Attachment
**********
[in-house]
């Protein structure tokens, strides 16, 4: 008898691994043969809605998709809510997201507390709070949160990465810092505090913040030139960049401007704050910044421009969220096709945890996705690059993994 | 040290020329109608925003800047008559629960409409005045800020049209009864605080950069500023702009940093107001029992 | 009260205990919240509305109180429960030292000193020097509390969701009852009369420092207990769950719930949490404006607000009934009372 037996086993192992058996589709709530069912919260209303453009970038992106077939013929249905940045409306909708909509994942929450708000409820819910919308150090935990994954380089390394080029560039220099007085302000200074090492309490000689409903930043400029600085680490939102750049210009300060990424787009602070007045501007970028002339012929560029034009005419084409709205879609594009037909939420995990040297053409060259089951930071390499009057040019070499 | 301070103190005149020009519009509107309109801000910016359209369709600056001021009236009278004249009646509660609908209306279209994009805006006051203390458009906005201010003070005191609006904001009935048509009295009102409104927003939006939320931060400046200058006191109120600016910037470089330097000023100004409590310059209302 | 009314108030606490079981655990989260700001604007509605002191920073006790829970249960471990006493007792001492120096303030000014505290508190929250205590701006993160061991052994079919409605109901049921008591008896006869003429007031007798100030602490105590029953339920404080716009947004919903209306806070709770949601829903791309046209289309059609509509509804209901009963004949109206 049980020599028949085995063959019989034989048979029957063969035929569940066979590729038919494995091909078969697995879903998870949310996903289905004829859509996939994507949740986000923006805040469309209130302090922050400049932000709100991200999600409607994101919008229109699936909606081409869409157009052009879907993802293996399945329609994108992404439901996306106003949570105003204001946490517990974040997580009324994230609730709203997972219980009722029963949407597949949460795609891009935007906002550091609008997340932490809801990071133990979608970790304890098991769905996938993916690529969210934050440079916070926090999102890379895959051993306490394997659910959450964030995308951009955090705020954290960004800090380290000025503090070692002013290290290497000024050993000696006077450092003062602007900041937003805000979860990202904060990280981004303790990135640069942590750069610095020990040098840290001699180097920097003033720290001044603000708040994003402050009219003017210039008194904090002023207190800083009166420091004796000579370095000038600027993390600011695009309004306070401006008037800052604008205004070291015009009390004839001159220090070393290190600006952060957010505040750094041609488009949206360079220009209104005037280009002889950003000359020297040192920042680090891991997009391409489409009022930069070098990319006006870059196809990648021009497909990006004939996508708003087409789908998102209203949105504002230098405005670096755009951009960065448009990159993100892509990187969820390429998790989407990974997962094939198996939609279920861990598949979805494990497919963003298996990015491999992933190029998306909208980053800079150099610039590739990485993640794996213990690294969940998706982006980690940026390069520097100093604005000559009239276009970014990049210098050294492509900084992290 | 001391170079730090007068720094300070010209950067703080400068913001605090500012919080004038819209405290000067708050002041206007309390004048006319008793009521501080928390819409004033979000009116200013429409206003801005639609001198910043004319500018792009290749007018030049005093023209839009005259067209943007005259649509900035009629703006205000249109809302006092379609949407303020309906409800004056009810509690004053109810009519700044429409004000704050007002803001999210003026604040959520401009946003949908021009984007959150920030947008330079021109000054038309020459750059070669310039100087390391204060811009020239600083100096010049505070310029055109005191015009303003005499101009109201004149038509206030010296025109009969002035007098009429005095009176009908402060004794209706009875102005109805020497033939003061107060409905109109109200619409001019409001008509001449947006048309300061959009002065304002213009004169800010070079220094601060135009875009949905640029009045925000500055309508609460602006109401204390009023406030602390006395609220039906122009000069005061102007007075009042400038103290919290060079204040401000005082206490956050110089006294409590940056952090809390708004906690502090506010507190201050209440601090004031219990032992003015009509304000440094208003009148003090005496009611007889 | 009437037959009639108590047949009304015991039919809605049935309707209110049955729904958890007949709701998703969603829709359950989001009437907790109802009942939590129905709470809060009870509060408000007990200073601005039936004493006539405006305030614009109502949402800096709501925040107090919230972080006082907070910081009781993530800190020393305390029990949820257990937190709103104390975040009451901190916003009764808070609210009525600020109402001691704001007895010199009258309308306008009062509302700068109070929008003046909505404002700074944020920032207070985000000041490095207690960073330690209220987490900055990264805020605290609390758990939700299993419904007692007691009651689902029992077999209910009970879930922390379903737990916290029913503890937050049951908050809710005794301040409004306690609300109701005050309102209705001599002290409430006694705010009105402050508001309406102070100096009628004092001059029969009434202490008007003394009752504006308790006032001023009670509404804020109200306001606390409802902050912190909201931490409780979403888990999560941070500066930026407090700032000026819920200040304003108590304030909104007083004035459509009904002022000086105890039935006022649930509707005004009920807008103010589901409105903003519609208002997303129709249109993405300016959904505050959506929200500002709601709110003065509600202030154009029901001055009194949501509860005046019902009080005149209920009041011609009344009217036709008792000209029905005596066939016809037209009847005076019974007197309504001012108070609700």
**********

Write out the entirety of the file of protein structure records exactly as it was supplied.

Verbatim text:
[in-house]
């Protein structure tokens, strides 16, 4: 008898691994043969809605998709809510997201507390709070949160990465810092505090913040030139960049401007704050910044421009969220096709945890996705690059993994 | 040290020329109608925003800047008559629960409409005045800020049209009864605080950069500023702009940093107001029992 | 009260205990919240509305109180429960030292000193020097509390969701009852009369420092207990769950719930949490404006607000009934009372 037996086993192992058996589709709530069912919260209303453009970038992106077939013929249905940045409306909708909509994942929450708000409820819910919308150090935990994954380089390394080029560039220099007085302000200074090492309490000689409903930043400029600085680490939102750049210009300060990424787009602070007045501007970028002339012929560029034009005419084409709205879609594009037909939420995990040297053409060259089951930071390499009057040019070499 | 301070103190005149020009519009509107309109801000910016359209369709600056001021009236009278004249009646509660609908209306279209994009805006006051203390458009906005201010003070005191609006904001009935048509009295009102409104927003939006939320931060400046200058006191109120600016910037470089330097000023100004409590310059209302 | 009314108030606490079981655990989260700001604007509605002191920073006790829970249960471990006493007792001492120096303030000014505290508190929250205590701006993160061991052994079919409605109901049921008591008896006869003429007031007798100030602490105590029953339920404080716009947004919903209306806070709770949601829903791309046209289309059609509509509804209901009963004949109206 049980020599028949085995063959019989034989048979029957063969035929569940066979590729038919494995091909078969697995879903998870949310996903289905004829859509996939994507949740986000923006805040469309209130302090922050400049932000709100991200999600409607994101919008229109699936909606081409869409157009052009879907993802293996399945329609994108992404439901996306106003949570105003204001946490517990974040997580009324994230609730709203997972219980009722029963949407597949949460795609891009935007906002550091609008997340932490809801990071133990979608970790304890098991769905996938993916690529969210934050440079916070926090999102890379895959051993306490394997659910959450964030995308951009955090705020954290960004800090380290000025503090070692002013290290290497000024050993000696006077450092003062602007900041937003805000979860990202904060990280981004303790990135640069942590750069610095020990040098840290001699180097920097003033720290001044603000708040994003402050009219003017210039008194904090002023207190800083009166420091004796000579370095000038600027993390600011695009309004306070401006008037800052604008205004070291015009009390004839001159220090070393290190600006952060957010505040750094041609488009949206360079220009209104005037280009002889950003000359020297040192920042680090891991997009391409489409009022930069070098990319006006870059196809990648021009497909990006004939996508708003087409789908998102209203949105504002230098405005670096755009951009960065448009990159993100892509990187969820390429998790989407990974997962094939198996939609279920861990598949979805494990497919963003298996990015491999992933190029998306909208980053800079150099610039590739990485993640794996213990690294969940998706982006980690940026390069520097100093604005000559009239276009970014990049210098050294492509900084992290 | 001391170079730090007068720094300070010209950067703080400068913001605090500012919080004038819209405290000067708050002041206007309390004048006319008793009521501080928390819409004033979000009116200013429409206003801005639609001198910043004319500018792009290749007018030049005093023209839009005259067209943007005259649509900035009629703006205000249109809302006092379609949407303020309906409800004056009810509690004053109810009519700044429409004000704050007002803001999210003026604040959520401009946003949908021009984007959150920030947008330079021109000054038309020459750059070669310039100087390391204060811009020239600083100096010049505070310029055109005191015009303003005499101009109201004149038509206030010296025109009969002035007098009429005095009176009908402060004794209706009875102005109805020497033939003061107060409905109109109200619409001019409001008509001449947006048309300061959009002065304002213009004169800010070079220094601060135009875009949905640029009045925000500055309508609460602006109401204390009023406030602390006395609220039906122009000069005061102007007075009042400038103290919290060079204040401000005082206490956050110089006294409590940056952090809390708004906690502090506010507190201050209440601090004031219990032992003015009509304000440094208003009148003090005496009611007889 | 009437037959009639108590047949009304015991039919809605049935309707209110049955729904958890007949709701998703969603829709359950989001009437907790109802009942939590129905709470809060009870509060408000007990200073601005039936004493006539405006305030614009109502949402800096709501925040107090919230972080006082907070910081009781993530800190020393305390029990949820257990937190709103104390975040009451901190916003009764808070609210009525600020109402001691704001007895010199009258309308306008009062509302700068109070929008003046909505404002700074944020920032207070985000000041490095207690960073330690209220987490900055990264805020605290609390758990939700299993419904007692007691009651689902029992077999209910009970879930922390379903737990916290029913503890937050049951908050809710005794301040409004306690609300109701005050309102209705001599002290409430006694705010009105402050508001309406102070100096009628004092001059029969009434202490008007003394009752504006308790006032001023009670509404804020109200306001606390409802902050912190909201931490409780979403888990999560941070500066930026407090700032000026819920200040304003108590304030909104007083004035459509009904002022000086105890039935006022649930509707005004009920807008103010589901409105903003519609208002997303129709249109993405300016959904505050959506929200500002709601709110003065509600202030154009029901001055009194949501509860005046019902009080005149209920009041011609009344009217036709008792000209029905005596066939016809037209009847005076019974007197309504001012108070609700």